In 2011 EstDocs screened a documentary titled: Roots: One Hundred Years of War and Music. This documentary, made by Katrin Laur, is about the conductor and composer Olav Roots, an Estonian refugee, who moved to Columbia in 1952 where became the conductor of the Bogota Symphony Orchestra.
Reading and rereading all the Information Bulletins printed in Geislingen, it becomes clear that Columbia had started to search for professional musicians already in the late forties. This was a time when countries started to realise that refugees might not only be an interesting group to recruit workers from, but also a group where some very talented people could be found.
Columbia was also searching for so many different scholars to teach at university level, that they could start an entire refugee university. Other countries followed, like Pakistan, searching for highly educated people for their universities.
But they were looking also for a different kind of specialised people and it seems some things never change: Columbia looked for a professional football player, to be precise: a very good player. What that meant, was not made clear, and who knows whether it was even open for discussion. Morocco was searching for professional football players as well.
Just to give an idea what kind of announcements sometimes were published: in 1949 Venezuela was looking for one female cook, who knew French and Italian cuisine and could speak French, English and Spanish. The cook should work for the consul of Denmark.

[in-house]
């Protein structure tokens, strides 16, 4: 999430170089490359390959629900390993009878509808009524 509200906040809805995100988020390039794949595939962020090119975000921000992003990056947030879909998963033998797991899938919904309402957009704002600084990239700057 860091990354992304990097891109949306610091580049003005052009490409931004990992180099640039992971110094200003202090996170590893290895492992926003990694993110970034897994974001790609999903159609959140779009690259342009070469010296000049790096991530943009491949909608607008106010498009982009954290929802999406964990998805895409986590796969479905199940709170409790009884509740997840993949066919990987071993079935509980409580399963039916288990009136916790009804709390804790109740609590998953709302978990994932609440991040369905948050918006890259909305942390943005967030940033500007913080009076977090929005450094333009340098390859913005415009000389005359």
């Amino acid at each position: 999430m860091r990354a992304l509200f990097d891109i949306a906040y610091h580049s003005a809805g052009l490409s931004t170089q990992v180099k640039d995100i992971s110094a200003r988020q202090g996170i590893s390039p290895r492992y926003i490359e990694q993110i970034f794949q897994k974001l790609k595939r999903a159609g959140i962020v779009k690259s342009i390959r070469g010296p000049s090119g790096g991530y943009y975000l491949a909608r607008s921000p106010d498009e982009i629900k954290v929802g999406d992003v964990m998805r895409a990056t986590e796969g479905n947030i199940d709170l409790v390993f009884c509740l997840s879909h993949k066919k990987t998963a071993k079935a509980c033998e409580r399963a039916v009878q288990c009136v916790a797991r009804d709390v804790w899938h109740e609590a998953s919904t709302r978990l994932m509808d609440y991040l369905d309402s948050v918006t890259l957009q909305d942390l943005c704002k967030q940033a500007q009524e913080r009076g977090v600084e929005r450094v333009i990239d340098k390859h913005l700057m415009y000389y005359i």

Who was the consul of Denmark at the time? Was he somewhat spoiled or was it normal for a consul to ask of a country to please him with a great cook, able to speak Spanish for practical reasons and French and English to discuss with his wife the menus? As it happened, in Geislingen language courses of all three languages were offered.
IRO, the International refugee organisation, made clear that refugees should not lie and they need to be honest when filling their papers. Otherwise, if found out, they would be punished. It must have been challenging not to twist the truth a bit, when trying to get out of Germany and seeing the announcements for work calling for other than physical labour jobs.
I was surprised to find an announcement in April of 1950, only few months before the camps would be closed, for work in England: they were looking for a documentary filmmaker. Would there still have been anyone in the camps who would come forward for this job? Unfortunately I don’t know, but it would be interesting to find out.